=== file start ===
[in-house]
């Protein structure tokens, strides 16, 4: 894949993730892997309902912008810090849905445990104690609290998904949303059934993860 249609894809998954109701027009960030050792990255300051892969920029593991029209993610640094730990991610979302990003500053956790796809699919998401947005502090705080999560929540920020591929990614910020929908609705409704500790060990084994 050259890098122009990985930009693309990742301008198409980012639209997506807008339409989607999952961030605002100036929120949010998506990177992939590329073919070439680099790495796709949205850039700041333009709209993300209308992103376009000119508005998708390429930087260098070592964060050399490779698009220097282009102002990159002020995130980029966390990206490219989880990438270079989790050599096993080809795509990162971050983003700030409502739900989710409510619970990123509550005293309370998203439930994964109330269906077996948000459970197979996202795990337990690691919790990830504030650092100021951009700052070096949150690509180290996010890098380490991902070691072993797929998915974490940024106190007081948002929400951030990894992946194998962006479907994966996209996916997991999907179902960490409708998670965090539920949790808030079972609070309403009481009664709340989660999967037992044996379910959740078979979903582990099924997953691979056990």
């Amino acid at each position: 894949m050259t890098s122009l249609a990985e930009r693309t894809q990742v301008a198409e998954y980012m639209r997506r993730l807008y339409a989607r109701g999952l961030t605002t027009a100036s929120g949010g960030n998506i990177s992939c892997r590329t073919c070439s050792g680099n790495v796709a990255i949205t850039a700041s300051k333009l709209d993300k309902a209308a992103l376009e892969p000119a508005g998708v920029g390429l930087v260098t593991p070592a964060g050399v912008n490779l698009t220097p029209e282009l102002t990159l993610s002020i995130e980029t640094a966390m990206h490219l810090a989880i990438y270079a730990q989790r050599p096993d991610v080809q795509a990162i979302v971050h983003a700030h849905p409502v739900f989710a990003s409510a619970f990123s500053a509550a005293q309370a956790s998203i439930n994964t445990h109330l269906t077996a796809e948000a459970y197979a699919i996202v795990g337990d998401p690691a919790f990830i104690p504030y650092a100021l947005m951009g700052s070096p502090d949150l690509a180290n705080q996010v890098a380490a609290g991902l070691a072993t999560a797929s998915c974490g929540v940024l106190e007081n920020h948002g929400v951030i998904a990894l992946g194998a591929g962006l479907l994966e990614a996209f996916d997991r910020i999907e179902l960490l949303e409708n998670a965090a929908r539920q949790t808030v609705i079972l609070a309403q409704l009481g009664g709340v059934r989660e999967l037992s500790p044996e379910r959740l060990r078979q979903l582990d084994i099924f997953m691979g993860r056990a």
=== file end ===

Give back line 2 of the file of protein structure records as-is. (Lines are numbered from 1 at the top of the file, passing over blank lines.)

């Protein structure tokens, strides 16, 4: 894949993730892997309902912008810090849905445990104690609290998904949303059934993860 249609894809998954109701027009960030050792990255300051892969920029593991029209993610640094730990991610979302990003500053956790796809699919998401947005502090705080999560929540920020591929990614910020929908609705409704500790060990084994 050259890098122009990985930009693309990742301008198409980012639209997506807008339409989607999952961030605002100036929120949010998506990177992939590329073919070439680099790495796709949205850039700041333009709209993300209308992103376009000119508005998708390429930087260098070592964060050399490779698009220097282009102002990159002020995130980029966390990206490219989880990438270079989790050599096993080809795509990162971050983003700030409502739900989710409510619970990123509550005293309370998203439930994964109330269906077996948000459970197979996202795990337990690691919790990830504030650092100021951009700052070096949150690509180290996010890098380490991902070691072993797929998915974490940024106190007081948002929400951030990894992946194998962006479907994966996209996916997991999907179902960490409708998670965090539920949790808030079972609070309403009481009664709340989660999967037992044996379910959740078979979903582990099924997953691979056990």